Feeding Habits of Yellowfin Tuna Associated with Fish Aggregation Devices in American Samoa
In American Samoa, Fish Aggregation Devices (FADs) provide target fishing locations with high catch rates, but little is known about their ecological impact. The effect on the diet of yellowfin tuna associating with FADs has been examined in the Philippines. French Polynesia and Hawaii, but results differ among the regions. Diel patterns of movement around FADs appear to be consistent among regions. The stomach contents of yellowfin tuna were compared from FADs, offshore banks, areas away from these features and from before FADs were deployed in American Samoa. Differences were minimal among these four groups of yellowfin tuna in the frequency of occurrence of important prey in their diets. Diurnal patterns in the stomach fullness and the frequency of occurrence of some prey in the diet indicate that these yellowfin tuna are not feeding at night and that they may prey on vertically migrating mesopelagic organisms during crepuscular periods. FAD- and bank-associated yellowfin tuna probably follow the diel movement patterns observed in other areas. The regional differences in the apparent effect of FAD association on the diet of yellowfin tuna are discussed and possible explanations are given.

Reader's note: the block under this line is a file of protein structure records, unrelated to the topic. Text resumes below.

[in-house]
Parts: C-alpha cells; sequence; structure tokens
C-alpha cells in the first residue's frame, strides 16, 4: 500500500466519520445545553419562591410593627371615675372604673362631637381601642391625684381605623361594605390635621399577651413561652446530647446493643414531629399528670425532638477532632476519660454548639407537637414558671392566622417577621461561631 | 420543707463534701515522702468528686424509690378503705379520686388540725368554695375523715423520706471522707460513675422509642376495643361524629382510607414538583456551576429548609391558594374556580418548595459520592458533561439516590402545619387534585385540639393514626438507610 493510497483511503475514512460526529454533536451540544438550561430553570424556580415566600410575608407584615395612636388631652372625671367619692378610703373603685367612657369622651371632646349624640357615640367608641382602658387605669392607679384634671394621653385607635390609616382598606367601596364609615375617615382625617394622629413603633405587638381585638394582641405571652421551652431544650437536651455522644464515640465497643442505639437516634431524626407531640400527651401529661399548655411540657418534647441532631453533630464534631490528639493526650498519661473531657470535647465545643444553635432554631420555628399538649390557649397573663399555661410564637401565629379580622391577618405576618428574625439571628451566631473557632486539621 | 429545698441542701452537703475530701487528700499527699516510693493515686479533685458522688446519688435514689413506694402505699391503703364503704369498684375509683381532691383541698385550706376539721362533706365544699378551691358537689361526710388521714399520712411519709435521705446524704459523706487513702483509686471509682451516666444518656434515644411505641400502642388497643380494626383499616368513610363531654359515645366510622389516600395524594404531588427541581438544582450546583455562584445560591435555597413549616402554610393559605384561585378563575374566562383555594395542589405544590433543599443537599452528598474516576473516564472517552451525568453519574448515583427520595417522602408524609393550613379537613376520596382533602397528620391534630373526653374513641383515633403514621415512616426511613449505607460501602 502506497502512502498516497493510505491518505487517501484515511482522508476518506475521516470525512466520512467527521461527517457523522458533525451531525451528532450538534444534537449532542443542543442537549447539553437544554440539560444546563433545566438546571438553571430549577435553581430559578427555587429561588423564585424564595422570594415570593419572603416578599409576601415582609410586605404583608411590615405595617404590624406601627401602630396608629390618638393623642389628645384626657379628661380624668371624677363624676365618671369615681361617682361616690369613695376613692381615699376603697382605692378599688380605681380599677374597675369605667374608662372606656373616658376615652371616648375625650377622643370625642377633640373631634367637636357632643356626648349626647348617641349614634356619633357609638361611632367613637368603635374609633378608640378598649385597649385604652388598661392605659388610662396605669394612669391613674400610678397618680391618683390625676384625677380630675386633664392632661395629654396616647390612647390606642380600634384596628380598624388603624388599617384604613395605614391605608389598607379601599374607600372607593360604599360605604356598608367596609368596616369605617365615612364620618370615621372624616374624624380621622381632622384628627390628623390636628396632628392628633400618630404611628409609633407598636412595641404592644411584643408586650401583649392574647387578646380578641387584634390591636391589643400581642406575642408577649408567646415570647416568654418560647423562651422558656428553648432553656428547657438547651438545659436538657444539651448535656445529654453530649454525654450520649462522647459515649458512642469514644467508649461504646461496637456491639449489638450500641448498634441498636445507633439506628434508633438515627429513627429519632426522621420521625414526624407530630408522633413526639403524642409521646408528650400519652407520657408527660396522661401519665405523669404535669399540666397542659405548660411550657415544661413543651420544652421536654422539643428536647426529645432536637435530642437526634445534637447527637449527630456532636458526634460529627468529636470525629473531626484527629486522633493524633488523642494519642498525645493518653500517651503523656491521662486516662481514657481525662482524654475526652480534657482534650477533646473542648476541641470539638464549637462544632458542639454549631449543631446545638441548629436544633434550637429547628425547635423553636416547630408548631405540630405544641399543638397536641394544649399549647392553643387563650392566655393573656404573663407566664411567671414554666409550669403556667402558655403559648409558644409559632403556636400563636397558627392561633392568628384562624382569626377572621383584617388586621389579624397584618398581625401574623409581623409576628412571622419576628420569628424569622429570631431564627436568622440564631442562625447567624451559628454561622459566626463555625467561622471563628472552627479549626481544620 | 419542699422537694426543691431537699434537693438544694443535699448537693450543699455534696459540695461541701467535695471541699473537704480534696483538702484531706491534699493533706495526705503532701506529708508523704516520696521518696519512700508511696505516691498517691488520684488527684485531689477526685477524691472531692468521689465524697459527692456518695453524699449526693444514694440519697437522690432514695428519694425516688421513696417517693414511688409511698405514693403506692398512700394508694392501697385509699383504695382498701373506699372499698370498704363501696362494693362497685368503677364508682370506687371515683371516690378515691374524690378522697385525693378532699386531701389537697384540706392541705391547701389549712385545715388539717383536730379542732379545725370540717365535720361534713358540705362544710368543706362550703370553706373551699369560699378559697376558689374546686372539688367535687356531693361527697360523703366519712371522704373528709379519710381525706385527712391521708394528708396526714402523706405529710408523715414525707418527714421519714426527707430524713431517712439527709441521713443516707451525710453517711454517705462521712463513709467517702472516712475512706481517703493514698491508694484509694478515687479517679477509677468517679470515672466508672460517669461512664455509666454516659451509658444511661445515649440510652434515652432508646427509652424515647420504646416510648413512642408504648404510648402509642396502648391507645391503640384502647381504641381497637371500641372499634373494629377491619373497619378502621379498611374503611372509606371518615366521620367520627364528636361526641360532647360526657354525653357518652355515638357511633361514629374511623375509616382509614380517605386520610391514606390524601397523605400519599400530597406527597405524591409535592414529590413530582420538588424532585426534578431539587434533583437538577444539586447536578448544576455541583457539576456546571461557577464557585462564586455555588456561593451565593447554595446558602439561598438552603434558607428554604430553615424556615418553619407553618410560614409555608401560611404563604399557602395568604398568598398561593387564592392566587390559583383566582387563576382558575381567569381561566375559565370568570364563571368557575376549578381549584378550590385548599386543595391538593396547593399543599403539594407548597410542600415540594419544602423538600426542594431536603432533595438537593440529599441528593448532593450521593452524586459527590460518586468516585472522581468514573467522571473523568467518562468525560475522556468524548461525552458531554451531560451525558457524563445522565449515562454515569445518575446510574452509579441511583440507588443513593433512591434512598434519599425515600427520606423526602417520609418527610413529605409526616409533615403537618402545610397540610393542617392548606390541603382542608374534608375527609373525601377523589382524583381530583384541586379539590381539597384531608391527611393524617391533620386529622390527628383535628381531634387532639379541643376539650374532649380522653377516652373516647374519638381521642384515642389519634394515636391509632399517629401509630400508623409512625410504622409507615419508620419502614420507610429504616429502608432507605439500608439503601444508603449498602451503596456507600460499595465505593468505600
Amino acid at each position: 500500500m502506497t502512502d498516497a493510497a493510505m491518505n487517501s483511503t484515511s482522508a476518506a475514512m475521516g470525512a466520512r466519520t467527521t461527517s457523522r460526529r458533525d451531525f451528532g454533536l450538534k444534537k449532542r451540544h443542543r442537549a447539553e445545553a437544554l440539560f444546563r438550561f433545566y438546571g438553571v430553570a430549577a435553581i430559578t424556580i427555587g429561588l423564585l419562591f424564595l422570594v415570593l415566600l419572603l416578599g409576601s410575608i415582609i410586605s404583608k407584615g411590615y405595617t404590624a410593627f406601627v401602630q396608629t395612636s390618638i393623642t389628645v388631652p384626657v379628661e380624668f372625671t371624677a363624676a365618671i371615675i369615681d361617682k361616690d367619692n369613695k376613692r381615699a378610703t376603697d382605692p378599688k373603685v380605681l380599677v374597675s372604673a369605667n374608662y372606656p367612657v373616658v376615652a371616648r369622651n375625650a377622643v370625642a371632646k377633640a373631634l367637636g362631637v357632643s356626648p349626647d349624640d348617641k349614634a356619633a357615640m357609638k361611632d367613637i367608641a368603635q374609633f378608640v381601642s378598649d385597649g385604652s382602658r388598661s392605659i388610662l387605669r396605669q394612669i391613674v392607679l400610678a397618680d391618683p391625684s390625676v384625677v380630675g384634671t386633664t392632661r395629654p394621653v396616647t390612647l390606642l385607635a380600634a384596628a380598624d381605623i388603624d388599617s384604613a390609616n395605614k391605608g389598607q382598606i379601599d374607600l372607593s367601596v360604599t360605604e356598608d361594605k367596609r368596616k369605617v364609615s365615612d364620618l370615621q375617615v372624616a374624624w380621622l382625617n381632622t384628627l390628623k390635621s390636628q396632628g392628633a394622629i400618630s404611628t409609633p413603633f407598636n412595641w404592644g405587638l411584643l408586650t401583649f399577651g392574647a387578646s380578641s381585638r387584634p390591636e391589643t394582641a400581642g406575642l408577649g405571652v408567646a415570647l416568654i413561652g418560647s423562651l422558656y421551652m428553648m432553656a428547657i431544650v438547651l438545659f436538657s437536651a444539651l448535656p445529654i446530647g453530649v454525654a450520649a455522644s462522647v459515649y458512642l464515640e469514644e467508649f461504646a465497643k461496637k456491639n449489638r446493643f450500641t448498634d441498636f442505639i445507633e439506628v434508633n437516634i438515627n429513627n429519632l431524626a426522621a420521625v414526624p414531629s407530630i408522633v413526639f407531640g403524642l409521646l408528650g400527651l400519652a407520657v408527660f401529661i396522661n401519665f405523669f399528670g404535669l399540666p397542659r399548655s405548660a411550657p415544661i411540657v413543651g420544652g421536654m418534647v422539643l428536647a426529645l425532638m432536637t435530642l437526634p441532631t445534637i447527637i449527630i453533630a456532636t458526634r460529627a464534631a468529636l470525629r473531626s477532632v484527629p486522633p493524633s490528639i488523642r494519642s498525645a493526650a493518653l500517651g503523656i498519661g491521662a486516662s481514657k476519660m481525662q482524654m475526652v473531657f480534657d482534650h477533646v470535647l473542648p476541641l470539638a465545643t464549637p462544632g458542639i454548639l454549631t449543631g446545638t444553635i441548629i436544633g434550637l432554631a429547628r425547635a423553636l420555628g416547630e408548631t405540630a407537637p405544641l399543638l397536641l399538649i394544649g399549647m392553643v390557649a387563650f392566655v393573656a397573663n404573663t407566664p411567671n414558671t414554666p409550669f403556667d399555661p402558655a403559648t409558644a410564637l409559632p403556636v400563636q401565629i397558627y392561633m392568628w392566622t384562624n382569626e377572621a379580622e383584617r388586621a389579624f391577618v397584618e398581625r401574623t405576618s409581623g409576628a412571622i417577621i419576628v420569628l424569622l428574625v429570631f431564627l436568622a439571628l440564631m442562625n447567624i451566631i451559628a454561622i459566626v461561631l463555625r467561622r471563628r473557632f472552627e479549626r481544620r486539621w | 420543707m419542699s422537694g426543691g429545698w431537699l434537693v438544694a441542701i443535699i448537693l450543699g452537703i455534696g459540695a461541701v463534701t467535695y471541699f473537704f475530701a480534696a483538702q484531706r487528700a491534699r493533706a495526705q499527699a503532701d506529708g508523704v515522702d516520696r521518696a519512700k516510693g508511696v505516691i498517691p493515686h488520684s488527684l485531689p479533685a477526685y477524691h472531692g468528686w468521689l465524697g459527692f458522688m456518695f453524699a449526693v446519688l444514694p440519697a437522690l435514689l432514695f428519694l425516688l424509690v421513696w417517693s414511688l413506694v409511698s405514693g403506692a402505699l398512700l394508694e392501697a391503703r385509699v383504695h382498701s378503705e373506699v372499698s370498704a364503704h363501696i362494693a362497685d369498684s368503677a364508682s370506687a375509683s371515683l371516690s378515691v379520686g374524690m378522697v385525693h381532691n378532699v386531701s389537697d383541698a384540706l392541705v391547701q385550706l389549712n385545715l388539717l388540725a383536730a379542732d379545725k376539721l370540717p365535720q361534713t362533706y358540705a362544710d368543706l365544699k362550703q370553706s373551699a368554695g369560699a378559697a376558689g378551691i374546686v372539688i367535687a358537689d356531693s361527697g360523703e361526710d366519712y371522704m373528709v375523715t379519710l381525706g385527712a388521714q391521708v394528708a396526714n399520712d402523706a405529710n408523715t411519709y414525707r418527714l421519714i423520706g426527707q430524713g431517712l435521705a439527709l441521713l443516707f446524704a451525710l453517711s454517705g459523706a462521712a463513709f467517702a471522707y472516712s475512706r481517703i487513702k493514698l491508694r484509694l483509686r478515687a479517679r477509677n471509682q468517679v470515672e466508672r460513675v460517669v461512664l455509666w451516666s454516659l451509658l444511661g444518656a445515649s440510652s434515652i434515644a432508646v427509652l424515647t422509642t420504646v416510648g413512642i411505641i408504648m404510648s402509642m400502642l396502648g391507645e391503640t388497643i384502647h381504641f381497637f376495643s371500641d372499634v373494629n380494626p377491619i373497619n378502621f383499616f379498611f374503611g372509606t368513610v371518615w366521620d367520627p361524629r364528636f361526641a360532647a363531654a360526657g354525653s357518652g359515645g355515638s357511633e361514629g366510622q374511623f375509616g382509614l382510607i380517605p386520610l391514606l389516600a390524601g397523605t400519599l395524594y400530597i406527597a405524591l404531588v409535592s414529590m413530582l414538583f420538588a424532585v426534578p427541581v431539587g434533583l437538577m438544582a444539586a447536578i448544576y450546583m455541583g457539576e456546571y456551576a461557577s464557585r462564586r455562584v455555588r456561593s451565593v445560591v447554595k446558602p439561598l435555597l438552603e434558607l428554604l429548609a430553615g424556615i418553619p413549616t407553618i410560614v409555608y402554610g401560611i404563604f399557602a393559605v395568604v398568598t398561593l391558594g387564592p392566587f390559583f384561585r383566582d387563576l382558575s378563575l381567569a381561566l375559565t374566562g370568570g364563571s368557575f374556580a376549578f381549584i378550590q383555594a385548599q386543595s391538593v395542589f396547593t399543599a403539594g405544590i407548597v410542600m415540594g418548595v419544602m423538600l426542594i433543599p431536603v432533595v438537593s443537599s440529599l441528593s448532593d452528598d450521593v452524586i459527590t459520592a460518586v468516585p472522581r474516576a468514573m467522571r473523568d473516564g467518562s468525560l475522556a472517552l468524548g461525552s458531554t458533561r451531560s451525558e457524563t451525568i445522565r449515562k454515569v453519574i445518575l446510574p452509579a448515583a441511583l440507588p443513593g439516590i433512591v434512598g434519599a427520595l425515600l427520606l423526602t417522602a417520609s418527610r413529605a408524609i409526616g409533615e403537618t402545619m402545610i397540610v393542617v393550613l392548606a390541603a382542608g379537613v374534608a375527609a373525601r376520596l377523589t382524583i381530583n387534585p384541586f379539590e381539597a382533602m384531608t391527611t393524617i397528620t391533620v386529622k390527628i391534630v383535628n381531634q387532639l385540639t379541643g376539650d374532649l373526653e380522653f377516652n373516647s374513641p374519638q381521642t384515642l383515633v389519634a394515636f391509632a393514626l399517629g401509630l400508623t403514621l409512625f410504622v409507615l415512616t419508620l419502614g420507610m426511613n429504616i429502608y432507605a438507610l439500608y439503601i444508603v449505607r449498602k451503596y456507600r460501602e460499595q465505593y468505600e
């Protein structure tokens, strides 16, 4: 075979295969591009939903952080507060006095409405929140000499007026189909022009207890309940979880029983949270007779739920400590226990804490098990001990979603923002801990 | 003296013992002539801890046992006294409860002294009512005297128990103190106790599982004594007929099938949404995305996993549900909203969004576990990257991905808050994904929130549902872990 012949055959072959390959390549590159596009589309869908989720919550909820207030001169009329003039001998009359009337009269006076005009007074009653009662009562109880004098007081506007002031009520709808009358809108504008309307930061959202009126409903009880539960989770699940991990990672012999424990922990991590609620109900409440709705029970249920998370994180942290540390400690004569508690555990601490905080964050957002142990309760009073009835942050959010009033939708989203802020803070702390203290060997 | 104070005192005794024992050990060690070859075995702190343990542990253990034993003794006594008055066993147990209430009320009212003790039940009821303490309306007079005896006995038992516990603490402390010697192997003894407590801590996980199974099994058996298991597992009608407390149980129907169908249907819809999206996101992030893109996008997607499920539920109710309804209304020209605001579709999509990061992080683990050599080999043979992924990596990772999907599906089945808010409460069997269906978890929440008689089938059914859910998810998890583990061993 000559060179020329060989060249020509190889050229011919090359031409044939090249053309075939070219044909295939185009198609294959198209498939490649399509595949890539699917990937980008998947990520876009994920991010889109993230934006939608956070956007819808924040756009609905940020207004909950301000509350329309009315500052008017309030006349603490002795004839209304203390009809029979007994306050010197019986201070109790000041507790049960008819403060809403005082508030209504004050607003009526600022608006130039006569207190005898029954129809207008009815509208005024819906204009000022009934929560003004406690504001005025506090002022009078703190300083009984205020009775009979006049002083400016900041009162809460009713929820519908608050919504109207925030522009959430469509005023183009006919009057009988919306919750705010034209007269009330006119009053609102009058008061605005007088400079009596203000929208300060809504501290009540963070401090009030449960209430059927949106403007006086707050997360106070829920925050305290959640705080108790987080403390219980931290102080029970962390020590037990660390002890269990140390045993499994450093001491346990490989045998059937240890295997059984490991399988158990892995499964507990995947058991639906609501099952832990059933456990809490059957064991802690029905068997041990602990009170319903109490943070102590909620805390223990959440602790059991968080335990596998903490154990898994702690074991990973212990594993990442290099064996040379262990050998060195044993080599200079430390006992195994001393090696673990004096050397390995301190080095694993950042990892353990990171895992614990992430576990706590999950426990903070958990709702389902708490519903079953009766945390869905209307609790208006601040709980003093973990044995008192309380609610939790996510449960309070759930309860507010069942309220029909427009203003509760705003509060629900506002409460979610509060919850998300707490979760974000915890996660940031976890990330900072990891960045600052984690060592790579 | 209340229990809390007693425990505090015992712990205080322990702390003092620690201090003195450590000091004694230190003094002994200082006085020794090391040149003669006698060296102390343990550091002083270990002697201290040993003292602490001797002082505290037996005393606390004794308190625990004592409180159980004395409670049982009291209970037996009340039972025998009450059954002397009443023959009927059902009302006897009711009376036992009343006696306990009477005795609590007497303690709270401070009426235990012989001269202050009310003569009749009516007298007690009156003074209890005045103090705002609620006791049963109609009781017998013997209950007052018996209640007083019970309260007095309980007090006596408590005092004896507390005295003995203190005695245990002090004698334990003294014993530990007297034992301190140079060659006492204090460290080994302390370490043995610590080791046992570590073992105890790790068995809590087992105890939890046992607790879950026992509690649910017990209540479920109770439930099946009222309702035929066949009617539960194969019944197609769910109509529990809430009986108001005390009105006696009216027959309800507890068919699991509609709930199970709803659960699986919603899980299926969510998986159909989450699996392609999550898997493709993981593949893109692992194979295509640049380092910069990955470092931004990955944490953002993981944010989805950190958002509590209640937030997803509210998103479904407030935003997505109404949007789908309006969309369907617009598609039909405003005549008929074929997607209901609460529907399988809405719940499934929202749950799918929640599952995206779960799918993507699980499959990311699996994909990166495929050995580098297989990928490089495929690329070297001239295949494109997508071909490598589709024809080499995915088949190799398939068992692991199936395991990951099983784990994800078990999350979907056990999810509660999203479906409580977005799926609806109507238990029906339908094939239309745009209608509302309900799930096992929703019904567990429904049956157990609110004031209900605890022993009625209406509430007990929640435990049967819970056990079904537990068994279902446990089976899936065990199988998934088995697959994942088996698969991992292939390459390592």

No Supplementary Data.
No Article Media
Document Type: Research Article
Publication date: 1994-09-01
More about this publication?
- The Bulletin of Marine Science is dedicated to the dissemination of high quality research from the world's oceans. All aspects of marine science are treated by the Bulletin of Marine Science, including papers in marine biology, biological oceanography, fisheries, marine affairs, applied marine physics, marine geology and geophysics, marine and atmospheric chemistry, and meteorology and physical oceanography.
- Editorial Board
- Information for Authors
- Subscribe to this Title
- Terms & Conditions
- Ingenta Connect is not responsible for the content or availability of external websites